Staff unions annoyed by Kinnock

Unions representing EU civil servants say that the Commission snubbed them during the last phase of the negotiations over the controversial pension reform.

EU officials strike over pension reforms

Thousands of EU civil servants will be striking today, Tuesday, 20 May, against new staffing rules that will change the present pension system.

Polish parliament steps up showdown with EU

Lawmakers in Poland adopted a controversial reform of the Supreme Court, despite warnings from the EU that the move could trigger a sanction procedure over the rule of law.

EU urges UK to clarify its Brexit positions

EU and UK negotiators presented their Brexit positions to identify common grounds this week, but that was made difficult by the scarcity of UK position papers.

EU urges UK to clarify its Brexit positions

EU and UK negotiators presented their Brexit positions to identify common grounds this week, but that was made difficult by the scarcity of UK position papers.

News in Brief

  1. Polish parliament adopts controversial justice reform
  2. GMO opt-out plan unlikely to go anywhere in 2017
  3. Slovak PM threatens to boycott inferior food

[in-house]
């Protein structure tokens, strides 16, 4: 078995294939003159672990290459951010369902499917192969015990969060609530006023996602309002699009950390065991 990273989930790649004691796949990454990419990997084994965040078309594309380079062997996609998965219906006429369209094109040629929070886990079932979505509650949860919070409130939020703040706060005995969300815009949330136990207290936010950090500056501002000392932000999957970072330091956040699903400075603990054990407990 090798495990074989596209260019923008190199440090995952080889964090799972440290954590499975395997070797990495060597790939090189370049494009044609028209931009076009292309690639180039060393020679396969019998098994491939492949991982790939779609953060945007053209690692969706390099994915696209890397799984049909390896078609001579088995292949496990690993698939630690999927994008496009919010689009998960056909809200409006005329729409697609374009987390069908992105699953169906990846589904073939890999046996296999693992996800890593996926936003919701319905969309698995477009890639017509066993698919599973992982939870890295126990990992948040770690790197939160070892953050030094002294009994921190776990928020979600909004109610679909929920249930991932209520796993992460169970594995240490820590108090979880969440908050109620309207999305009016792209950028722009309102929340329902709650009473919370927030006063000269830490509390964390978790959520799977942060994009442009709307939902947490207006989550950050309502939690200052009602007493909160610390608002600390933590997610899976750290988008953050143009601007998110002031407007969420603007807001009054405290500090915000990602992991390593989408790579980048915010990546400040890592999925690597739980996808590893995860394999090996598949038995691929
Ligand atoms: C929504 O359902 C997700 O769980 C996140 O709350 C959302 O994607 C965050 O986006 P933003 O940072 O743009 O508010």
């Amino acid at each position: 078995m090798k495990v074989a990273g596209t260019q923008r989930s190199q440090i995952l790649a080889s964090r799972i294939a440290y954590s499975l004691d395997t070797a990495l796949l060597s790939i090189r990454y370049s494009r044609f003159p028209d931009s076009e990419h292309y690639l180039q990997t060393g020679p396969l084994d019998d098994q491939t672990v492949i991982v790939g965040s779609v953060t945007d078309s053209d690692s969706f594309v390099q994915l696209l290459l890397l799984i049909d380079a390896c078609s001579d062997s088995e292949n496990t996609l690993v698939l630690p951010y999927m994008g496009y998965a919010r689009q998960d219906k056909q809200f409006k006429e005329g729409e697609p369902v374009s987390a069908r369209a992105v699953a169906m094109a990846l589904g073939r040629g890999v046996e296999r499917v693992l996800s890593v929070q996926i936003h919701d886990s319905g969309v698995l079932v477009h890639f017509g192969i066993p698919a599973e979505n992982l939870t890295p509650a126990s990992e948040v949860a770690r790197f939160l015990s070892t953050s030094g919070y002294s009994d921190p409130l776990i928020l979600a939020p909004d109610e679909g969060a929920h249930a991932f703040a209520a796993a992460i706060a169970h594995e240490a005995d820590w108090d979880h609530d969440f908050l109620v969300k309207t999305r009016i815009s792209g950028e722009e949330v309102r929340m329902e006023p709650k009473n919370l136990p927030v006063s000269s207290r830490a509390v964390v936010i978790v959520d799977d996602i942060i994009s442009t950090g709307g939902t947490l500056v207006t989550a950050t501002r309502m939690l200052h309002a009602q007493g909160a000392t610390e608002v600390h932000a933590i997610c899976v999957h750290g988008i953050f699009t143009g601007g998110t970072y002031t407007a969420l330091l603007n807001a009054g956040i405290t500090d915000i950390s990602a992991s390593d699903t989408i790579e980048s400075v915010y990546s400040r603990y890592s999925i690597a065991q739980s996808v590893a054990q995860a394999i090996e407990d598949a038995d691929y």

4. France takes Google's 'right to be forgotten' to EU court
  5. Turkey accuses German companies of supporting terror
  6. Israel's Netanyahu caught calling EU 'crazy'
  7. UK does not collect enough data to expel EU nationals
  8. Polish president threatens to veto justice reform

Stakeholders' Highlights

  1. European Jewish CongressJean-Marie Le Pen Faces Trial for Oven Comments About Jewish Singer
  2. ACCAAnnounces Belt & Road Research at Shanghai Conference
  3. ECPAFood waste in the field can double without crop protection. #WithOrWithout #pesticides
  4. EU2017EEEstonia Allocates €1 Million to Alleviate Migratory Pressure From Libya in Italy
  5. Dialogue PlatformFethullah Gulen's Message on the Anniversary of the Coup Attempt in Turkey
  6. Martens CentreWeeding out Fake News: An Approach to Social Media Regulation
  7. European Jewish CongressEJC Concerned by Normalisation of Antisemitic Tropes in Hungary
  8. Counter BalanceOut for Summer Episode 1: How the EIB Sweeps a Development Fiasco Under the Rug
  9. CESICESI to Participate in Sectoral Social Dialogue Committee on Postal Services
  10. ILGA-EuropeMalta Keeps on Rocking: Marriage Equality on Its Way
  11. European Friends of ArmeniaEuFoA Director and MEPs Comment on the Recent Conflict Escalation in Nagorno-Karabakh
  12. EU2017EEEstonian Presidency Kicks off Youth Programme With Coding Summer School

Latest News

  1. Dutch coalition talks lengthiest in 40 years
  2. Polish parliament steps up showdown with EU
  3. EU urges UK to clarify its Brexit positions
  4. Law expert: direct EU powers have become too complicated
  5. Winter is here for Spitzenkandidat, but he'll survive
  6. Mafia money pollutes the EU economy
  7. Central Europe should be wary of Brexit stopping
  8. Poland's 'July coup' and what it means for the judiciary